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Why is the Mona Lisa so famous?



Transcript

The Mona Lisa may be the most famous painting in the world. Housed in the Louvre in Paris behind bulletproof glass, it’s better-protected than some heads of state.

But… why?

The Mona Lisa was painted by the great Italian artist Leonardo da Vinci between 1503 and 1519.

It spent some time in the care of King Francis I of France and was part of France’s royal collection…that is until the French Revolution turned the royal collection into a public collection.

The painting eventually found its home in the Louvre — perhaps the most famous art museum in the world - setting the stage for the strange events that would make this one of the most famous sorta-smiles in history.

The painting was highly regarded even while Leonardo was still working on it, but it wasn’t until later that it became a universal symbol of great art.

During the 19th century, interest in the Renaissance led to some… let’s say exaggerated claims about both Leonardo and his model.

While modern scholars tend to see Leonardo’s scientific achievements as small, his inventive designs and “mirror-writing” notes helped burnish a reputation for genius beyond that of his peers.
Meanwhile, the identity of the Mona Lisa herself became mythologized.

Often thought to be Lisa del Giocondo, the wife of a wealthy Florentine merchant, the lack of commission from her husband has raised doubts about the model’s identity.

Some have romanticized her as a mysterious seductress.

One writer even accused her of being a vampire who “has been dead many times and learned the secrets of the grave.” — probably metaphorically, but still.

The painting’s fame was galvanized in 1911 by another mystery — the Mona Lisa’s theft.

An employee of the Louvre, Vincenzo Peruggia, along with two accomplices, stole the painting. And for two years it was missing.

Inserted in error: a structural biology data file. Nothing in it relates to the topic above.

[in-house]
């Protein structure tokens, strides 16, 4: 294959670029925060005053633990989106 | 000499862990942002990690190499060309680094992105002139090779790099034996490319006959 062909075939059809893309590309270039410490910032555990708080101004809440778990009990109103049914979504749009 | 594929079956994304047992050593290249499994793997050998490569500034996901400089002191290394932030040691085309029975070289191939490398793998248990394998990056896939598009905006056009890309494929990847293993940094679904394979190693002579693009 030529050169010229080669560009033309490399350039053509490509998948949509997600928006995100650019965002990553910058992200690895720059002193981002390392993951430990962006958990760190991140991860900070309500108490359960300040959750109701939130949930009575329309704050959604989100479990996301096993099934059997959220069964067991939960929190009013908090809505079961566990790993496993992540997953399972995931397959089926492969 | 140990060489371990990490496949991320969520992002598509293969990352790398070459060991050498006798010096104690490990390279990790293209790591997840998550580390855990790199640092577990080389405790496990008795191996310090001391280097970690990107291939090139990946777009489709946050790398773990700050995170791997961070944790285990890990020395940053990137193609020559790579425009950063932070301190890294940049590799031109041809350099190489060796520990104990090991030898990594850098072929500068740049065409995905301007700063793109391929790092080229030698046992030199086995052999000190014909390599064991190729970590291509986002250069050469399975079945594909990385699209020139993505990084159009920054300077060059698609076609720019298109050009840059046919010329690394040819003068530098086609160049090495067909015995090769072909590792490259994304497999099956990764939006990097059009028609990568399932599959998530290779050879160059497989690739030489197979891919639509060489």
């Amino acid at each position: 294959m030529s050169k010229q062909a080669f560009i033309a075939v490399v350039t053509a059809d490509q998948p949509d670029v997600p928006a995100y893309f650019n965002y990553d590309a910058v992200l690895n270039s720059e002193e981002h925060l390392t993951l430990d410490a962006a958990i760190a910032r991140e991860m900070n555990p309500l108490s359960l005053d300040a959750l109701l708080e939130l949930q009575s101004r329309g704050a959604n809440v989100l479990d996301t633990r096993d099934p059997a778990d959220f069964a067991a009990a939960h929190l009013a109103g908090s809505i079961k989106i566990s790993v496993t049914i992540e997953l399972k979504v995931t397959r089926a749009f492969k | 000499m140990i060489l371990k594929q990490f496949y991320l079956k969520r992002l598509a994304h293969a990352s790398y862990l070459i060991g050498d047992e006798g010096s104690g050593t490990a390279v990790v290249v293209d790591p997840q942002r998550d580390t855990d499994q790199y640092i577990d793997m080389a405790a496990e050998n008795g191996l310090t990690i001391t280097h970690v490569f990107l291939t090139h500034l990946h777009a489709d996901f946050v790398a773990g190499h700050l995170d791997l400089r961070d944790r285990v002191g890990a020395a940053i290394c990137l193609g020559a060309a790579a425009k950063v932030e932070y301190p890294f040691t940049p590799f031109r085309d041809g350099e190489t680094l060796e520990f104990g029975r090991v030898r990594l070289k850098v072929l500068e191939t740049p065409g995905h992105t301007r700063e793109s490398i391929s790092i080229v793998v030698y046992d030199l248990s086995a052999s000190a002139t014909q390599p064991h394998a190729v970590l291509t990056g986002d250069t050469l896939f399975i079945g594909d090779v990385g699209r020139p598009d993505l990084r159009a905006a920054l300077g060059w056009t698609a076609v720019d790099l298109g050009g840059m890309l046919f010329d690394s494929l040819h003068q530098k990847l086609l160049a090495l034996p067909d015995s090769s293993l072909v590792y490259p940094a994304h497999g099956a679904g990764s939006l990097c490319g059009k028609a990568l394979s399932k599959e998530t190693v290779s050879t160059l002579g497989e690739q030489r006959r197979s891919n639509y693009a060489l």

The story was a sensation, provoking a feeling among the French people that the work was a national treasure that must be recovered.

When the painting was finally found in Italy, it took a tour of that country before returning home to the Louvre in triumph.

The Mona Lisa had become an icon of the art world. But to become the universally recognized figure that it is today, something else was required — a touch of iconoclasm.

Some scholars believe that, by adding a beard and moustache to the postcard featuring the painting, French artist Marcel Duchamp sealed the Mona Lisa’s place in history by using that famous smile to take a playful jab at the worship of so-called high art.

By the second half of the 20th century, when the Mona Lisa toured the United States and Japan, you’d be hard pressed to find anyone who wasn’t familiar with the painting!

Today, the painting is once more safely behind glass in the Louvre, where thousands of people visit it every day. And now you know why it’s so well-protected — it’s been stolen before, and after all, it’s only become more priceless since.
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